By rights I should be writing this today from a log cabin in Idaho. The imminent dawn heralds the last day of practice before the One Fly contest starts. Jetlag has gone. The kinks in the body created by eighteen hours in three decreasingly smaller planes are straightened out. The mountain air smells chill fresh. The early autumn mists swirl close to the ground in the valley below. But I'm not there.
For a variety of family reasons I made the decision to forgo the 2017 Jackson Hole One Fly soon after the last cast of last year's competition. Reasons that seemed so pressing and important 12 months ago are either less so now or completely redundant, overtaken by events. Essentially I had a hole in my calendar, so what better way to fill it than with a fishing trip. But where?
North America was out; I simply could not go there having said that I would not. I only had a week so that cut out the far distant options. Argentina's Jurassic Lake will have to wait for another time. The warm, saltwater stuff is already in the diary for January and February. Russia is all but over and Europe didn't hold much appeal. I turned to the northern Atlantic.
Iceland I adore. But again? Probably not. Ah, Greenland that enormous blob on the map that is rarely mentioned excepting as the only country to have actually left the European Union. 1985 in case you ask. The Arctic char fishing looked amazing, as did the scenery. I started to research how to get there. You fly into the capital, Nuuk. Well, who could resist such name? Now information on the fishing, especially fly, is sparse so I turned to the only person who might have been there, ace all round angler and my grayling protagonist, John Bailey. As it turned out John had been many times. "My dear boy", he said (this phrase is a Bailey precursor to bad news), "you will absolutely hate it." Not Greenland then.
As my eye drifted over the atlas the Faroe Isles caught my eye. I had not a clue, though it sounded oddly familiar. I think it may be a regular on the shipping forecast. Google, the ever complicit partner for any fishing trip, offered one link www.flyfishing.fo It might not look much but believe you me I have rarely come across such a compelling web site. I was decided. The tickets are booked. The Fishing Guide is primed. I have three days to pursue salmon, sea trout and brown trout in estuary and lake. There aren't really any rivers; the islands are too small for them to be significant.
So, we will see. I have absolutely no idea what this will be like. The summer high is a chilly 11C. The guide book advises to bring a woolly hat 'even in summer'. But I'm excited and I didn't call John Bailey - I couldn't bear to have another bubble burst.
Watch this space.
WEATHER REPORT AND AUGUST FEEDBACK WINNER
If you took the staycation to heart you didn't much care for July with twice our normal rain. Had you expected respite in August you were out of luck at one and a half times the norm. But look on the bright side - the chalkstreams are in fine fettle for September.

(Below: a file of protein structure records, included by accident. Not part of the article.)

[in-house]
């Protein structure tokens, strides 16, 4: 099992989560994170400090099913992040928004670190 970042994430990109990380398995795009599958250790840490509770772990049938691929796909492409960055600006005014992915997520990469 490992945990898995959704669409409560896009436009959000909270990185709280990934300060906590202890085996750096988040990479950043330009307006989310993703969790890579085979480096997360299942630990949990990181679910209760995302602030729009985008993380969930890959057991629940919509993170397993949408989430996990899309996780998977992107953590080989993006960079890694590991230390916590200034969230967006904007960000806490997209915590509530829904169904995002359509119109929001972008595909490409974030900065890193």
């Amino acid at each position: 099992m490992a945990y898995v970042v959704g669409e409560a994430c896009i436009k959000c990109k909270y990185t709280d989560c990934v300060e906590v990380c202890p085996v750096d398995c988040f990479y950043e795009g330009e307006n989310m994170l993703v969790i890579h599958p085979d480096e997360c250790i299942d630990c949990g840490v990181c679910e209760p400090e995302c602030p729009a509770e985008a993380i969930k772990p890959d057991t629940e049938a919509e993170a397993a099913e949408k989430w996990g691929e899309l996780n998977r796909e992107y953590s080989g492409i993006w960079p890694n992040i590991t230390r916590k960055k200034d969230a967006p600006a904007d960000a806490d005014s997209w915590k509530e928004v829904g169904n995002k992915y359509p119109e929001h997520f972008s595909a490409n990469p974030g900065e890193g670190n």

Well done to Andrew Cooper (no relation) who fished Qing Ya Xi in August which wins him the Fishing Breaks snood from the Feedback Draw. You are now all in the hat for the Abel reel at the end of October.
I spent most of my late teenage summers on the west coast of Ireland at about the time Peter Mantle had jacked in a perfectly good lawyering career to create his vision of the perfect fishing destination, the feted Delphi Lodge in Galway.
Now I was far too impoverished to stay at Peter's grand establishment, but I could afford the occasional day ticket. I do recall an impressive array of Mercedes cars in the drive and the continental types who seemed to be Peter's bread and butter. They favoured the full British tweed outfit; as the Queen would say, they look more English than us. I never quite understood that look for holiday attire, though to be fair they equally failed to understand my penchant for scruffy Levis and collar-frayed shirts.
I am not sure Peter altogether approved of me either. I recall him shouting at me in the teeth of a howling gale as, with the river in flood and on the rise, I walked out into the middle on one of the stone jetties in my waders, even though it was a three feet under water. With hindsight I suspect he was just trying to save my life but at the time I thought him plain grumpy.
Four decades on it is no small irony that both Peter and I, who have ploughed our own professional fishing furrows, have ended up as neighbours in Nether Wallop.
On a personal level I am delighted to say that I have become a 'Double Delphi' having now stayed in both his Irish and Bahamanian lodges. Each is an amazing place, a tribute as much to Peter's determination as his vision.
Because I can tell you for an absolute certainty that 'living the dream' is a hard trick to pull off. Let his book show you how it is done.
Double Delphi is published by Wallop Books at £33 and available on-line.
Peter Mantle has generously donated a signed copy of his book, so it is not just for fun this week.
1) In which country is the Oracle of Delphi (photo)?
2) What does the word delphic mean?
3) On which Caribbean island is Delphi Lodge?
Answer by replying to this email no later than a week today. First out the hat receives the book.
OUR OLDEST CLIENT?
I am indebted to Justin Turner, the owner of Qing Ya Xi on the River Itchen, which has had a hugely successful first season, for sending me this photograph.
The man holding the fish is John Sturgis, one of the regular contingent from the Army & Navy Association who fish Mondays. That is no great news in itself but I do wonder if at 96 years of age John might just be our most elderly angler?
Certainly doesn't stop him catching fish!
Have a good weekend.